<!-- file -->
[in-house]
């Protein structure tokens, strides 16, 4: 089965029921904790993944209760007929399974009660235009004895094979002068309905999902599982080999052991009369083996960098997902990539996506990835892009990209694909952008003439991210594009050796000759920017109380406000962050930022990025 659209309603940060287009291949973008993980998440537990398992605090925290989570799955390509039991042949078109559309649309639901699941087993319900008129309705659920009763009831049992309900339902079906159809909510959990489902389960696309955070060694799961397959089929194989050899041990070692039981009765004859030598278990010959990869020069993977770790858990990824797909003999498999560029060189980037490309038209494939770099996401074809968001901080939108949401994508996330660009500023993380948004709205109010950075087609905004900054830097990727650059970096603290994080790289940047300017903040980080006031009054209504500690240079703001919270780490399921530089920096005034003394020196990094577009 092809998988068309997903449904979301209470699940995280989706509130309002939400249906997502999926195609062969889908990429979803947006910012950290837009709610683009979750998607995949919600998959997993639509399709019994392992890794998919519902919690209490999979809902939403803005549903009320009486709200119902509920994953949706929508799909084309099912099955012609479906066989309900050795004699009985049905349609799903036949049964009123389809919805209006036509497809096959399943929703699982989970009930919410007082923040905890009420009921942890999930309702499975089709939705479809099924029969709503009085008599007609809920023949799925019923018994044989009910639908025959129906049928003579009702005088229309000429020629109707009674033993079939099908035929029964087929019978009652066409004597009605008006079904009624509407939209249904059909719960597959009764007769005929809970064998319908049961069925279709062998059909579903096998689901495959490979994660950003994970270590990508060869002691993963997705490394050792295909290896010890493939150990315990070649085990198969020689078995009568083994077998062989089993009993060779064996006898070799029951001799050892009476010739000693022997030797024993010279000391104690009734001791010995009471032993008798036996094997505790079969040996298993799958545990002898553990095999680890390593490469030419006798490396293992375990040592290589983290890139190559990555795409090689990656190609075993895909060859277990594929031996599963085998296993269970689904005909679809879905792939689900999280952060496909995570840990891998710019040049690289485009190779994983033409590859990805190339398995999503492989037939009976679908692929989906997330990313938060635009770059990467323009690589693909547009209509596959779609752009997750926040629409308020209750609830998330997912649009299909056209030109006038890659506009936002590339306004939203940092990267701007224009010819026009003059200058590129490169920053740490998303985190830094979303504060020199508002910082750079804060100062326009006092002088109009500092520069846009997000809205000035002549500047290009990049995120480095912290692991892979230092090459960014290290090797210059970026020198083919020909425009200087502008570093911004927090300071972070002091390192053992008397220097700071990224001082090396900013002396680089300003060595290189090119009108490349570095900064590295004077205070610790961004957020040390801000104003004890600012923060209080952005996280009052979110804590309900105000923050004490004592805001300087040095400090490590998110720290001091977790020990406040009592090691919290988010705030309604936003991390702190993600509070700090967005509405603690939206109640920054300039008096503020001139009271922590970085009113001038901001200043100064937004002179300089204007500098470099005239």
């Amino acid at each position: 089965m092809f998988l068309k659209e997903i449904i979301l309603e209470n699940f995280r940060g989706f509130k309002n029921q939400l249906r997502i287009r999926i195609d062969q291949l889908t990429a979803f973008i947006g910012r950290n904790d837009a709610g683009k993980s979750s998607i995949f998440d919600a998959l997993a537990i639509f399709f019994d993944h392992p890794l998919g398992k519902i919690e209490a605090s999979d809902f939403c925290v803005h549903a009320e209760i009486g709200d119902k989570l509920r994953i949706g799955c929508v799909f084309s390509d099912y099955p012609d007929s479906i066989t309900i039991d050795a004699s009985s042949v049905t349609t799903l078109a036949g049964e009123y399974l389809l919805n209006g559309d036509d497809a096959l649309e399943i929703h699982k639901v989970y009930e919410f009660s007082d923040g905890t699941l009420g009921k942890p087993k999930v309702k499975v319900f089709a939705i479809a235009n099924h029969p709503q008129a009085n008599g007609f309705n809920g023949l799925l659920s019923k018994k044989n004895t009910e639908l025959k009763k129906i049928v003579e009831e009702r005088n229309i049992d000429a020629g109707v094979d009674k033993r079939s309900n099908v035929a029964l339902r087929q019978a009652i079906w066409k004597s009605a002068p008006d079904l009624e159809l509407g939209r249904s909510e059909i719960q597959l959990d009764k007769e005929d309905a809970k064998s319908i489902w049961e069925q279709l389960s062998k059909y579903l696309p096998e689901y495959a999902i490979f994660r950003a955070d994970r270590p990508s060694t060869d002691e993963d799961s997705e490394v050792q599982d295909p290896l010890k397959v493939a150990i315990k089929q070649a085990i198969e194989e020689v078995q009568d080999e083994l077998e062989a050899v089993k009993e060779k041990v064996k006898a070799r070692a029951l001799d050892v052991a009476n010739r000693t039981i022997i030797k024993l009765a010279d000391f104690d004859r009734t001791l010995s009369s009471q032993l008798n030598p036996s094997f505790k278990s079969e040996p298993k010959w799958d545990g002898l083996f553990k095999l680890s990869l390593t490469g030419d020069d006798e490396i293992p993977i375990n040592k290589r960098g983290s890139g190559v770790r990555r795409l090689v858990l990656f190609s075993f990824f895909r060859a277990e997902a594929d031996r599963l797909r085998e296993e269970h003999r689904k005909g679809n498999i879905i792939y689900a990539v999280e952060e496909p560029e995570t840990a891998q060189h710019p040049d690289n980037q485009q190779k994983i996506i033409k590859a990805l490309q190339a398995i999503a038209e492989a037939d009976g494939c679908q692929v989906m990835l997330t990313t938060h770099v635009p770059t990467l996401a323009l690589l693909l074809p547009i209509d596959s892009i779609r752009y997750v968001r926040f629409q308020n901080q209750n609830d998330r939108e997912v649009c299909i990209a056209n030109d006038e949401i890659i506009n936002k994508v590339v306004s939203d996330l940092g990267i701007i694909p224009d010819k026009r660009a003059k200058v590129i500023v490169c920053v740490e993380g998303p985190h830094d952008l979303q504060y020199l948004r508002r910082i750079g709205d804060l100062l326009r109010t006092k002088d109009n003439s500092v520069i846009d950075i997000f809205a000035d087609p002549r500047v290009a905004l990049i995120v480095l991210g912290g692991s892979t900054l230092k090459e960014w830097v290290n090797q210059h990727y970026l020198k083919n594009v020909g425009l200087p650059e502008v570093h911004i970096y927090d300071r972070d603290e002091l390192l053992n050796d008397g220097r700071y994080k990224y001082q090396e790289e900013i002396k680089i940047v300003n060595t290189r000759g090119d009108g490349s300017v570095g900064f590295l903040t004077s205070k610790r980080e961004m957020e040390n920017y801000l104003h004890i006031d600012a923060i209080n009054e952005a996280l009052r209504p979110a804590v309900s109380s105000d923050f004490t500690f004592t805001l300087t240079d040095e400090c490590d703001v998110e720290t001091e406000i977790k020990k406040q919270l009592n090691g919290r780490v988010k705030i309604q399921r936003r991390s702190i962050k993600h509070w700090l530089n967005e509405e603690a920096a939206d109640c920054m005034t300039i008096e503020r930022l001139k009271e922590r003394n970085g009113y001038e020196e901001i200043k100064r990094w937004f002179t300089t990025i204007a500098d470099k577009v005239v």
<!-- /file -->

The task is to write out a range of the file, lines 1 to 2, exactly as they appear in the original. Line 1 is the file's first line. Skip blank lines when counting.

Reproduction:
[in-house]
């Protein structure tokens, strides 16, 4: 089965029921904790993944209760007929399974009660235009004895094979002068309905999902599982080999052991009369083996960098997902990539996506990835892009990209694909952008003439991210594009050796000759920017109380406000962050930022990025 659209309603940060287009291949973008993980998440537990398992605090925290989570799955390509039991042949078109559309649309639901699941087993319900008129309705659920009763009831049992309900339902079906159809909510959990489902389960696309955070060694799961397959089929194989050899041990070692039981009765004859030598278990010959990869020069993977770790858990990824797909003999498999560029060189980037490309038209494939770099996401074809968001901080939108949401994508996330660009500023993380948004709205109010950075087609905004900054830097990727650059970096603290994080790289940047300017903040980080006031009054209504500690240079703001919270780490399921530089920096005034003394020196990094577009 092809998988068309997903449904979301209470699940995280989706509130309002939400249906997502999926195609062969889908990429979803947006910012950290837009709610683009979750998607995949919600998959997993639509399709019994392992890794998919519902919690209490999979809902939403803005549903009320009486709200119902509920994953949706929508799909084309099912099955012609479906066989309900050795004699009985049905349609799903036949049964009123389809919805209006036509497809096959399943929703699982989970009930919410007082923040905890009420009921942890999930309702499975089709939705479809099924029969709503009085008599007609809920023949799925019923018994044989009910639908025959129906049928003579009702005088229309000429020629109707009674033993079939099908035929029964087929019978009652066409004597009605008006079904009624509407939209249904059909719960597959009764007769005929809970064998319908049961069925279709062998059909579903096998689901495959490979994660950003994970270590990508060869002691993963997705490394050792295909290896010890493939150990315990070649085990198969020689078995009568083994077998062989089993009993060779064996006898070799029951001799050892009476010739000693022997030797024993010279000391104690009734001791010995009471032993008798036996094997505790079969040996298993799958545990002898553990095999680890390593490469030419006798490396293992375990040592290589983290890139190559990555795409090689990656190609075993895909060859277990594929031996599963085998296993269970689904005909679809879905792939689900999280952060496909995570840990891998710019040049690289485009190779994983033409590859990805190339398995999503492989037939009976679908692929989906997330990313938060635009770059990467323009690589693909547009209509596959779609752009997750926040629409308020209750609830998330997912649009299909056209030109006038890659506009936002590339306004939203940092990267701007224009010819026009003059200058590129490169920053740490998303985190830094979303504060020199508002910082750079804060100062326009006092002088109009500092520069846009997000809205000035002549500047290009990049995120480095912290692991892979230092090459960014290290090797210059970026020198083919020909425009200087502008570093911004927090300071972070002091390192053992008397220097700071990224001082090396900013002396680089300003060595290189090119009108490349570095900064590295004077205070610790961004957020040390801000104003004890600012923060209080952005996280009052979110804590309900105000923050004490004592805001300087040095400090490590998110720290001091977790020990406040009592090691919290988010705030309604936003991390702190993600509070700090967005509405603690939206109640920054300039008096503020001139009271922590970085009113001038901001200043100064937004002179300089204007500098470099005239």